Happy Easter! Spring has sprung! The farm is waking up and I just love it! Sunday afternoon (post-Easter meal) Dan and I took a walk through our property discussing various farm decisions:
When are the cherry trees coming?
Where will the four sugar maple trees be planted?
We need to clean out the brush around the mulberry trees.
Should we chip or burn all the wood we clean out of the grove?
Where did the other two turkey hens lay their eggs?
Are there more leftovers from Easter lunch still in the fridge? (Walking around makes me hungry.)
The afternoon was just gorgeous, albeit a little windy, but when we walked through the grove on the west side it was perfectly calm. The lilac bush is budding out and I’m anxiously trying to prune and cut back overgrowth that has taken over the last five years. Underneath the bed of mulch, the garlic is poking its green scapes through the earth and the rhubarb patch we transplanted last year actually has one tender leaf stretching through the wood chips.
It was so beautiful we let the younger goats out to roam and enjoy the green grass. They thoroughly enjoyed the picnic.
My perennial herbs are starting to return, such as sage, thyme and hyssop (pictured below). I’m close to planting the chives I’ve started inside, along with all the scallions, yellow and red onions.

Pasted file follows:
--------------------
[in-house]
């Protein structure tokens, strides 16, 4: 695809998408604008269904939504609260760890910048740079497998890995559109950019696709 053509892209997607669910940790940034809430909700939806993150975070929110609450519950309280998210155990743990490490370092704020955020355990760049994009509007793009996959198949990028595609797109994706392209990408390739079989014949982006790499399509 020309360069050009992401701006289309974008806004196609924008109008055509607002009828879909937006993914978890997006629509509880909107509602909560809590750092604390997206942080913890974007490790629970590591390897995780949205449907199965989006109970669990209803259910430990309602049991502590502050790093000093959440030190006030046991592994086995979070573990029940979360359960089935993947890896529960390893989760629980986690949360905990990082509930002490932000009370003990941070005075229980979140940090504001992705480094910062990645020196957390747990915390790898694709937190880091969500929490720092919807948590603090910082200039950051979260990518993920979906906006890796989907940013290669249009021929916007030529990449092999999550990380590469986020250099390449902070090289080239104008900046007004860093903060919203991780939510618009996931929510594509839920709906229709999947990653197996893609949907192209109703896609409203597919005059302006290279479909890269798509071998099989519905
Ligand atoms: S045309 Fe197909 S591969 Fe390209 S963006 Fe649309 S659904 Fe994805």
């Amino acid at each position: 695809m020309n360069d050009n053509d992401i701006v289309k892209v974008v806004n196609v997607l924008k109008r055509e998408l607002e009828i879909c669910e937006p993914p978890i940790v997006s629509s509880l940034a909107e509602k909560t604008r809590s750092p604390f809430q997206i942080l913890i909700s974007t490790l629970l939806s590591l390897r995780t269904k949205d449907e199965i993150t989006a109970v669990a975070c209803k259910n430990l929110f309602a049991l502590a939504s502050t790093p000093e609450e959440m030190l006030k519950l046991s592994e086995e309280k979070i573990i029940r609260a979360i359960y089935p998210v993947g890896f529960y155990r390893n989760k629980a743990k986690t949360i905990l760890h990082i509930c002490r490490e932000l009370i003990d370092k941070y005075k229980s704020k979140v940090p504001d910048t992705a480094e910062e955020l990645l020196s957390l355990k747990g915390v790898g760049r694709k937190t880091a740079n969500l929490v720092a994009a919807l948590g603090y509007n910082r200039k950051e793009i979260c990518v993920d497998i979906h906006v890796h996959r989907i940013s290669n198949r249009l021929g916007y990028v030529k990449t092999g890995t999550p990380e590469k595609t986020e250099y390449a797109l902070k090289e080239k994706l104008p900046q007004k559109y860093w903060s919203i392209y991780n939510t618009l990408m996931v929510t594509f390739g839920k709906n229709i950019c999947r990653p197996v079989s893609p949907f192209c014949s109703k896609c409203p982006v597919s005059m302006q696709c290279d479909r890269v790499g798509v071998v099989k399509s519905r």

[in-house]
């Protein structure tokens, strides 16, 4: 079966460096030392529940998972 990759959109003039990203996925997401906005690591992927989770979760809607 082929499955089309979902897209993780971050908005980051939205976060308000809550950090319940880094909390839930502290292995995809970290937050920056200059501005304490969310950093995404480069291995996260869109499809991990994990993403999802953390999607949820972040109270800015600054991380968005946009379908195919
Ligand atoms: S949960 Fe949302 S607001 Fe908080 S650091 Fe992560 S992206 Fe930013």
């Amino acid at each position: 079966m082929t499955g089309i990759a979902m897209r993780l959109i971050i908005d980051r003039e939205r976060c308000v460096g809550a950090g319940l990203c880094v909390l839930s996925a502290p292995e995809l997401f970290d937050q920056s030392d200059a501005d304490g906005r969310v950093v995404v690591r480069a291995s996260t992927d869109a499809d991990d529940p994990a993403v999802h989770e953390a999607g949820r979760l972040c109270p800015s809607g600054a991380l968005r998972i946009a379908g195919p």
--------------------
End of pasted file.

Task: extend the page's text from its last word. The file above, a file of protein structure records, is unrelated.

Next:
Dan built a four tier shelving system with lights to sprout all our seedlings and they are doing fantastic. I guess we learned a little something from last year’s struggle to germinate.
So far we’ve planted several waves of onions, broccoli, cauliflower, eggplant, chives, cabbage, tomatoes, peppers, parsley, marigold, zinnia, oregano, swiss chard, parsley and brussels sprouts. I would wager its been around 300-400 seeds so far. Not even 25% of the entire garden yet, when I calculated around 7,000 seeds in our garden map! Of course many will be planted directly into the ground, like beans, corn and all the squash family, which accounts for a huge majority.
The most exciting discovery has been two nests of eggs from the turkey hens. Dan discovered one in the highest section of the hay bales in the machine shed, and then another hidden in our firewood pile. They are large, pale pink and dotted with brown freckles. Everyday I check and there is one more egg. So, fingers crossed the hens follow their maternal instincts.
That’s our week on the farm! What’s popping up in your backyard?